During a town hall event on ABC on Tuesday night, President Donald Trump defended his administration's response to the COVID-19 pandemic and attempted to distance himself from his leaked admission that he "downplayed" the pandemic.
During the event, hosted by George Stephanopoulos, Trump was repeatedly asked about the comments he made to journalist Bob Woodward in March that leaked earlier this month in which he said he wanted to "downplay" the pandemics so as "not to cause a panic."
When Stephanopolous brought up the comments, Trump explained that he was simply saying he didn't "want to drive the nation into a panic."
"I'm a cheerleader for this nation. I'm the one who closed up our country. I closed up the country long before any of the experts thought I should," Trump said.
One study by Columbia University estimates that 36,000 lives could have been saved if the U.S. had locked down and adopted social distancing measures just one week sooner.
When asked directly by an audience member about his comments to Woodward, Trump claimed his actions proved he "up-played" the pandemic.
"Well, I didn't downplay it. In many ways, I actually up-played it in terms of action. My action was very strong," Trump said.
Trump pointed to travel restrictions he imposed to China on Feb. 2 and on Europe on March 13 as evidence that he "up-played" his response to the virus. Both restrictions still allowed some travel from the regions to enter the U.S.
The President also questioned the effectiveness of masks during the event. While Trump said that he wears masks "in hospitals" and in other situations, he added that "a lot of people think the masks are not good."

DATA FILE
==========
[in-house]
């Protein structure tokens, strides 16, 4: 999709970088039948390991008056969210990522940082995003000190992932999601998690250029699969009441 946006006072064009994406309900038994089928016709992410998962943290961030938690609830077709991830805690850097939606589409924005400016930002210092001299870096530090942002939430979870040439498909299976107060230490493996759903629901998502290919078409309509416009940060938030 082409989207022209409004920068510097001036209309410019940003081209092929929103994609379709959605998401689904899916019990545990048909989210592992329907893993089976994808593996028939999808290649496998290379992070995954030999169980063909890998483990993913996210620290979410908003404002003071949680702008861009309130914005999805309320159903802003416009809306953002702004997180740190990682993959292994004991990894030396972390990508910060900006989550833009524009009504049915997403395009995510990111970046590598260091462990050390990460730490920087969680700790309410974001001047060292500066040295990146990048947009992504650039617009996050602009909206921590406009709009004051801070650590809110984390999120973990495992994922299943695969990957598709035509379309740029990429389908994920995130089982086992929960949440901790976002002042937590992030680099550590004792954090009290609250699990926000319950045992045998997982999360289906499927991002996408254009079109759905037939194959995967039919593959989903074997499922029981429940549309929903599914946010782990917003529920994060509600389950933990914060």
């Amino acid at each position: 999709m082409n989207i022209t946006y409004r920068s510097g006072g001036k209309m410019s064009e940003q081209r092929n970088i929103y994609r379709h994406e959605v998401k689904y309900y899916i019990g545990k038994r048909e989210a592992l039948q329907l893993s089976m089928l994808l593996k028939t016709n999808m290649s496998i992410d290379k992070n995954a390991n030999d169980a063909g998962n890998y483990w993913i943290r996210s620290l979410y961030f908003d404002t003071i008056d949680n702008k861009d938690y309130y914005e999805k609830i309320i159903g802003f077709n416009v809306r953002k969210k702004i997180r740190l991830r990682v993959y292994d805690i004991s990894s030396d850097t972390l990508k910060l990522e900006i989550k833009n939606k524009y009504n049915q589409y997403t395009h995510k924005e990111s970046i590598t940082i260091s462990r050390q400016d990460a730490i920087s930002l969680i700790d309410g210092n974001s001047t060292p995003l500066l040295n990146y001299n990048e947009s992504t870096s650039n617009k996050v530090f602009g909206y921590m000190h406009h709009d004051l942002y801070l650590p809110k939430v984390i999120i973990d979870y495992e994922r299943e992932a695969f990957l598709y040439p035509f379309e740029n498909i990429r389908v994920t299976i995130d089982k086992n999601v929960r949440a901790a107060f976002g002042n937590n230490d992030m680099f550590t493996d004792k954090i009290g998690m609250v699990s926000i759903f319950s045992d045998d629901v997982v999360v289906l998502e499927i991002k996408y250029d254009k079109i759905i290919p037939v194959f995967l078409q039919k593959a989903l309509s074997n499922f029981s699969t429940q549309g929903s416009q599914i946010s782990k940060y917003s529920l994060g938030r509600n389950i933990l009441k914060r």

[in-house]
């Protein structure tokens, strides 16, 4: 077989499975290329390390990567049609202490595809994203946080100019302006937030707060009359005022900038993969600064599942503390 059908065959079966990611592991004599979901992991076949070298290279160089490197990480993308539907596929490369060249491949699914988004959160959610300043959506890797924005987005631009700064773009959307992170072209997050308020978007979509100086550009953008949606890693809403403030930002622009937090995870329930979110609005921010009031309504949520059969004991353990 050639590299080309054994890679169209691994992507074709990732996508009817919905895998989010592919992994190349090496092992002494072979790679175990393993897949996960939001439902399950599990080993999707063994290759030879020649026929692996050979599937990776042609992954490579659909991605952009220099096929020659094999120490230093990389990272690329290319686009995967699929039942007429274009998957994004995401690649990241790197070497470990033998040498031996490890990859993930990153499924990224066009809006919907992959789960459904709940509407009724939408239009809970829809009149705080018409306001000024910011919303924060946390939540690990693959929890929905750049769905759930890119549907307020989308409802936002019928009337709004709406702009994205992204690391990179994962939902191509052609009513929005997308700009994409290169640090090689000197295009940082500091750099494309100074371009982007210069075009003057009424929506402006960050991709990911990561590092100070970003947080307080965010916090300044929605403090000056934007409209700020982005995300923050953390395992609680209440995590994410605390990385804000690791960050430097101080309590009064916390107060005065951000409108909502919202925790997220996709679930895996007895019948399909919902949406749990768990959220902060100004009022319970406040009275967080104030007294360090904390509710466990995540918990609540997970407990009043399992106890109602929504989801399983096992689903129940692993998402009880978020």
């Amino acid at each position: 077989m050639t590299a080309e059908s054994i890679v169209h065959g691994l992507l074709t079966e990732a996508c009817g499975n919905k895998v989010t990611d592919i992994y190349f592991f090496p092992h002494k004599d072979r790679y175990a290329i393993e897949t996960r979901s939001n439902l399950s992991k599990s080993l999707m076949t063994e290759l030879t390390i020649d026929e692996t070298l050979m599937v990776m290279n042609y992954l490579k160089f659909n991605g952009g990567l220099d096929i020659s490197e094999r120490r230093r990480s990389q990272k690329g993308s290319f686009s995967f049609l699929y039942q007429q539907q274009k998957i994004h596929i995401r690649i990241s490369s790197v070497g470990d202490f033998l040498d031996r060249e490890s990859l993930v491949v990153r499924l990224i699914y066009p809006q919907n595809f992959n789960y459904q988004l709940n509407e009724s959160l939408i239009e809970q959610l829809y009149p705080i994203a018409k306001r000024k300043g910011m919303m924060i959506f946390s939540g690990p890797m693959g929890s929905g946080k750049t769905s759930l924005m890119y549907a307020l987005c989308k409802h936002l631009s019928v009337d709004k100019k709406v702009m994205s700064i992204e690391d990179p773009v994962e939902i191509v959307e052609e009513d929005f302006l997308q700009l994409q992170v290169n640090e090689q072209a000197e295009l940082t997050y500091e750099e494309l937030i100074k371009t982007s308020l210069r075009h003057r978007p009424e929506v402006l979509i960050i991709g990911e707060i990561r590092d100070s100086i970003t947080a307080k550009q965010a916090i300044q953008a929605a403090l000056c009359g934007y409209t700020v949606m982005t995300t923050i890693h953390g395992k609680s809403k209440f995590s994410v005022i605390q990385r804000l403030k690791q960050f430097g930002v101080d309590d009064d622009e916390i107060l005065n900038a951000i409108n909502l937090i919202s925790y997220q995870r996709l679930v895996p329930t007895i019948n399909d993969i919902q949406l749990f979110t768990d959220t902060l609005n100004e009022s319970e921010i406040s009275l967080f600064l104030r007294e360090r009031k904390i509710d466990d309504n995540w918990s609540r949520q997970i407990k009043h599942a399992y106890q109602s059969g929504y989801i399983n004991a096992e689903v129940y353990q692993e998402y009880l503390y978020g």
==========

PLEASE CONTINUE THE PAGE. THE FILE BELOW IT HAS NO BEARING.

When asked to clarify, Trump identified "waiters" and restaurant servers in particular, adding that a server "the other day" had been fidgeting with a mask while touching his plate.
"That can't be good," Trump said.
In a press briefing on Wednesday, Press Secretary Kayleigh McEnany said that Trump "agreed with Dr. Fauci" and was pointing out the "unintended consequences" of wearing masks and highlighting proper mask-wearing techniques.
The President also explained his skepticism by citing recommendations from the CDC and Dr. Anthony Fauci from March against wearing masks. At the time, health officials did not recommend the use of masks over a fear of nationwide shortage. Since April, the CDC has recommended that all Americans wear masks when in situations where social distancing is difficult, and Fauci has admitted that "mixed messaging" on mask use by the government put the U.S. behind in its response to the virus.
Trump also criticized Democratic presidential candidate Joe Biden for not instituting a nationwide mask mandate, despite the fact that Biden does not currently hold public office.
"Like Joe Biden, they said they were going to do a national mandate on masks...he didn't do it. He never did it," Trump said.
Trump closed the segment on COVID-19 by claiming without evidence that the virus would "go away without a vaccine." Trump said that the U.S. "over a period of time" would develop a cure that would be "herd developed," even without a vaccine.
Health officials say that the U.S. will develop "herd immunity" when 70% of the country develops COVID-19 antibodies, whether through contraction or vaccination. Because the virus is so novel, it's unclear how long immunity will last or if the immunity or if COVID-19 mutations will limit immunity.
During Wednesday's briefing, McEnany clarified that "herd immunity" was not a COVID-19 containment strategy considered by the White House.